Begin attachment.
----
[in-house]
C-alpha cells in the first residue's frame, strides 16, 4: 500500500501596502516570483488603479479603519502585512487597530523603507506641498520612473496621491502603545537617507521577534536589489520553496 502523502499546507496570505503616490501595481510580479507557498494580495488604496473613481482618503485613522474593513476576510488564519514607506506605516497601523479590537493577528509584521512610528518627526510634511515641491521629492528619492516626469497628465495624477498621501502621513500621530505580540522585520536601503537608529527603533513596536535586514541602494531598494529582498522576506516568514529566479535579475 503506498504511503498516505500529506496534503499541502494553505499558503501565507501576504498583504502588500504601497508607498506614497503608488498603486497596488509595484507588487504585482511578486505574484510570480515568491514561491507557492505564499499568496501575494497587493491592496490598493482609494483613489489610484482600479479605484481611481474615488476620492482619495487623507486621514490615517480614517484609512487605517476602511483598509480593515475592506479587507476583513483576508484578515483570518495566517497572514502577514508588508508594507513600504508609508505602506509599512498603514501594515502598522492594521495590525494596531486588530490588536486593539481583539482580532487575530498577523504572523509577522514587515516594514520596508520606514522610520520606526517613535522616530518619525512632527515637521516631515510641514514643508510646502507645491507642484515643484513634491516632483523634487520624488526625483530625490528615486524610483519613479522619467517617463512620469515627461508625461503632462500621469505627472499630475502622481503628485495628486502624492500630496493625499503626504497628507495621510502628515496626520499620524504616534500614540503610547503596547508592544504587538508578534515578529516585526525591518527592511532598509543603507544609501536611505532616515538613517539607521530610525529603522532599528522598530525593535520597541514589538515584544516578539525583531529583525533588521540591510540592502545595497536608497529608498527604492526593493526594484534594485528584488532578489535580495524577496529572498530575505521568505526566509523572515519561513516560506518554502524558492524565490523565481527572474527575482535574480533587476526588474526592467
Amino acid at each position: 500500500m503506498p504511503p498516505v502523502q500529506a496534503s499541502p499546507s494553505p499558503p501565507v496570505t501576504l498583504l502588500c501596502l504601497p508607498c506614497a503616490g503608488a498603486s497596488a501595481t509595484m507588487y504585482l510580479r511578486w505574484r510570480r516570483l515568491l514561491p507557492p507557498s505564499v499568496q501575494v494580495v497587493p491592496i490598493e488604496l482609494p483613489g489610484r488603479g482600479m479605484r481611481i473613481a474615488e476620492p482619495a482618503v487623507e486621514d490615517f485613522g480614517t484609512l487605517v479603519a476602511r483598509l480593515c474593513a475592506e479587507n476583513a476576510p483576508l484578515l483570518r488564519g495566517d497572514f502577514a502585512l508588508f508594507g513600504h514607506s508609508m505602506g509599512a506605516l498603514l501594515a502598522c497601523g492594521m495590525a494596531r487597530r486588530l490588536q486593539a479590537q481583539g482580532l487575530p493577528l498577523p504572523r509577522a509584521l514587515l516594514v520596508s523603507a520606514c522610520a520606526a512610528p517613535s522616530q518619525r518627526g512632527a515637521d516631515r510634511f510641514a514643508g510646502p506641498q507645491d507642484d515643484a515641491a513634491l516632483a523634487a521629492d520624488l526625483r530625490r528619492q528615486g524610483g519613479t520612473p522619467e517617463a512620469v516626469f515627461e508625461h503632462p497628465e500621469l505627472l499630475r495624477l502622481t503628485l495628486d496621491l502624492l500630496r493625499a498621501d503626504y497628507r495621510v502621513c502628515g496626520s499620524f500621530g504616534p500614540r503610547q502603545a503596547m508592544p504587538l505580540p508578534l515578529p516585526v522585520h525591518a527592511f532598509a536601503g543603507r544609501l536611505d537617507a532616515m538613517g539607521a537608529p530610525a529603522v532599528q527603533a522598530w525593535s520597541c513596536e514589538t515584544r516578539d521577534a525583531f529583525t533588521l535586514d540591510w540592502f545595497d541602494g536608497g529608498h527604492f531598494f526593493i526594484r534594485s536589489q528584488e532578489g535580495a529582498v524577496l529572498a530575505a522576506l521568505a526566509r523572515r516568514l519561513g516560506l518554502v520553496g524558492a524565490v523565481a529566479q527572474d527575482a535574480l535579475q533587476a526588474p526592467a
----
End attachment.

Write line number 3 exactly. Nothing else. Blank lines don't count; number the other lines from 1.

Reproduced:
Amino acid at each position: 500500500m503506498p504511503p498516505v502523502q500529506a496534503s499541502p499546507s494553505p499558503p501565507v496570505t501576504l498583504l502588500c501596502l504601497p508607498c506614497a503616490g503608488a498603486s497596488a501595481t509595484m507588487y504585482l510580479r511578486w505574484r510570480r516570483l515568491l514561491p507557492p507557498s505564499v499568496q501575494v494580495v497587493p491592496i490598493e488604496l482609494p483613489g489610484r488603479g482600479m479605484r481611481i473613481a474615488e476620492p482619495a482618503v487623507e486621514d490615517f485613522g480614517t484609512l487605517v479603519a476602511r483598509l480593515c474593513a475592506e479587507n476583513a476576510p483576508l484578515l483570518r488564519g495566517d497572514f502577514a502585512l508588508f508594507g513600504h514607506s508609508m505602506g509599512a506605516l498603514l501594515a502598522c497601523g492594521m495590525a494596531r487597530r486588530l490588536q486593539a479590537q481583539g482580532l487575530p493577528l498577523p504572523r509577522a509584521l514587515l516594514v520596508s523603507a520606514c522610520a520606526a512610528p517613535s522616530q518619525r518627526g512632527a515637521d516631515r510634511f510641514a514643508g510646502p506641498q507645491d507642484d515643484a515641491a513634491l516632483a523634487a521629492d520624488l526625483r530625490r528619492q528615486g524610483g519613479t520612473p522619467e517617463a512620469v516626469f515627461e508625461h503632462p497628465e500621469l505627472l499630475r495624477l502622481t503628485l495628486d496621491l502624492l500630496r493625499a498621501d503626504y497628507r495621510v502621513c502628515g496626520s499620524f500621530g504616534p500614540r503610547q502603545a503596547m508592544p504587538l505580540p508578534l515578529p516585526v522585520h525591518a527592511f532598509a536601503g543603507r544609501l536611505d537617507a532616515m538613517g539607521a537608529p530610525a529603522v532599528q527603533a522598530w525593535s520597541c513596536e514589538t515584544r516578539d521577534a525583531f529583525t533588521l535586514d540591510w540592502f545595497d541602494g536608497g529608498h527604492f531598494f526593493i526594484r534594485s536589489q528584488e532578489g535580495a529582498v524577496l529572498a530575505a522576506l521568505a526566509r523572515r516568514l519561513g516560506l518554502v520553496g524558492a524565490v523565481a529566479q527572474d527575482a535574480l535579475q533587476a526588474p526592467a